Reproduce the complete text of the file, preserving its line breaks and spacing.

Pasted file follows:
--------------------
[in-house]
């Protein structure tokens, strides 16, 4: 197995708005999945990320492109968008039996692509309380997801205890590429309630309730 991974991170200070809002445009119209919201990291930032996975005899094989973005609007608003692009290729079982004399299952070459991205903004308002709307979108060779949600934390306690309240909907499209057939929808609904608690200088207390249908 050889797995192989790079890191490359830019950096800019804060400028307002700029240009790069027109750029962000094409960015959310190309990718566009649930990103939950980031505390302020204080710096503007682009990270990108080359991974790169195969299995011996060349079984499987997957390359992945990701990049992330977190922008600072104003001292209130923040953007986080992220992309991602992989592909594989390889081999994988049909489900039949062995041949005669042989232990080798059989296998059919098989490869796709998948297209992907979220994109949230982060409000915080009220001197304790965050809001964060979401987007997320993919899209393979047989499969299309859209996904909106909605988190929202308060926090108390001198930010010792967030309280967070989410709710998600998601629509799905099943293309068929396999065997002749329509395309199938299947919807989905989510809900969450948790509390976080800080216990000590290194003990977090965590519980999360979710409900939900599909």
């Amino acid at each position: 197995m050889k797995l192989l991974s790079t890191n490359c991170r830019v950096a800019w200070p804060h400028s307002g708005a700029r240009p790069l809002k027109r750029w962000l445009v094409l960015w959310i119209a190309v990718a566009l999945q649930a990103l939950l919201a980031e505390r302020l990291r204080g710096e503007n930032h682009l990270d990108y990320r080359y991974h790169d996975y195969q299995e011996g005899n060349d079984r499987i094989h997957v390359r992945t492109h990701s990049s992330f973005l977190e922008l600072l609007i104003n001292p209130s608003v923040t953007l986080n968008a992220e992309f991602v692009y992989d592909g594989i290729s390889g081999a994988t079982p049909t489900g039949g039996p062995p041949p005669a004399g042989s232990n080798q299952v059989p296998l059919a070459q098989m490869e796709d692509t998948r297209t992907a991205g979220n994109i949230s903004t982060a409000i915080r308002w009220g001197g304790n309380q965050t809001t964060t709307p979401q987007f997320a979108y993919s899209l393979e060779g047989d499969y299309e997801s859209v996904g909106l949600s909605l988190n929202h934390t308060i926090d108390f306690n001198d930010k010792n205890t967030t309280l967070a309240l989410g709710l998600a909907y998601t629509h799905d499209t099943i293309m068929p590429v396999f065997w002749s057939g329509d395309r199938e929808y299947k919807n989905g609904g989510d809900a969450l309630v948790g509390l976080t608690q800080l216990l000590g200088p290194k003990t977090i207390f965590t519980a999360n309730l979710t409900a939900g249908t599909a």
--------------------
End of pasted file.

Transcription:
[in-house]
């Protein structure tokens, strides 16, 4: 197995708005999945990320492109968008039996692509309380997801205890590429309630309730 991974991170200070809002445009119209919201990291930032996975005899094989973005609007608003692009290729079982004399299952070459991205903004308002709307979108060779949600934390306690309240909907499209057939929808609904608690200088207390249908 050889797995192989790079890191490359830019950096800019804060400028307002700029240009790069027109750029962000094409960015959310190309990718566009649930990103939950980031505390302020204080710096503007682009990270990108080359991974790169195969299995011996060349079984499987997957390359992945990701990049992330977190922008600072104003001292209130923040953007986080992220992309991602992989592909594989390889081999994988049909489900039949062995041949005669042989232990080798059989296998059919098989490869796709998948297209992907979220994109949230982060409000915080009220001197304790965050809001964060979401987007997320993919899209393979047989499969299309859209996904909106909605988190929202308060926090108390001198930010010792967030309280967070989410709710998600998601629509799905099943293309068929396999065997002749329509395309199938299947919807989905989510809900969450948790509390976080800080216990000590290194003990977090965590519980999360979710409900939900599909």
């Amino acid at each position: 197995m050889k797995l192989l991974s790079t890191n490359c991170r830019v950096a800019w200070p804060h400028s307002g708005a700029r240009p790069l809002k027109r750029w962000l445009v094409l960015w959310i119209a190309v990718a566009l999945q649930a990103l939950l919201a980031e505390r302020l990291r204080g710096e503007n930032h682009l990270d990108y990320r080359y991974h790169d996975y195969q299995e011996g005899n060349d079984r499987i094989h997957v390359r992945t492109h990701s990049s992330f973005l977190e922008l600072l609007i104003n001292p209130s608003v923040t953007l986080n968008a992220e992309f991602v692009y992989d592909g594989i290729s390889g081999a994988t079982p049909t489900g039949g039996p062995p041949p005669a004399g042989s232990n080798q299952v059989p296998l059919a070459q098989m490869e796709d692509t998948r297209t992907a991205g979220n994109i949230s903004t982060a409000i915080r308002w009220g001197g304790n309380q965050t809001t964060t709307p979401q987007f997320a979108y993919s899209l393979e060779g047989d499969y299309e997801s859209v996904g909106l949600s909605l988190n929202h934390t308060i926090d108390f306690n001198d930010k010792n205890t967030t309280l967070a309240l989410g709710l998600a909907y998601t629509h799905d499209t099943i293309m068929p590429v396999f065997w002749s057939g329509d395309r199938e929808y299947k919807n989905g609904g989510d809900a969450l309630v948790g509390l976080t608690q800080l216990l000590g200088p290194k003990t977090i207390f965590t519980a999360n309730l979710t409900a939900g249908t599909a």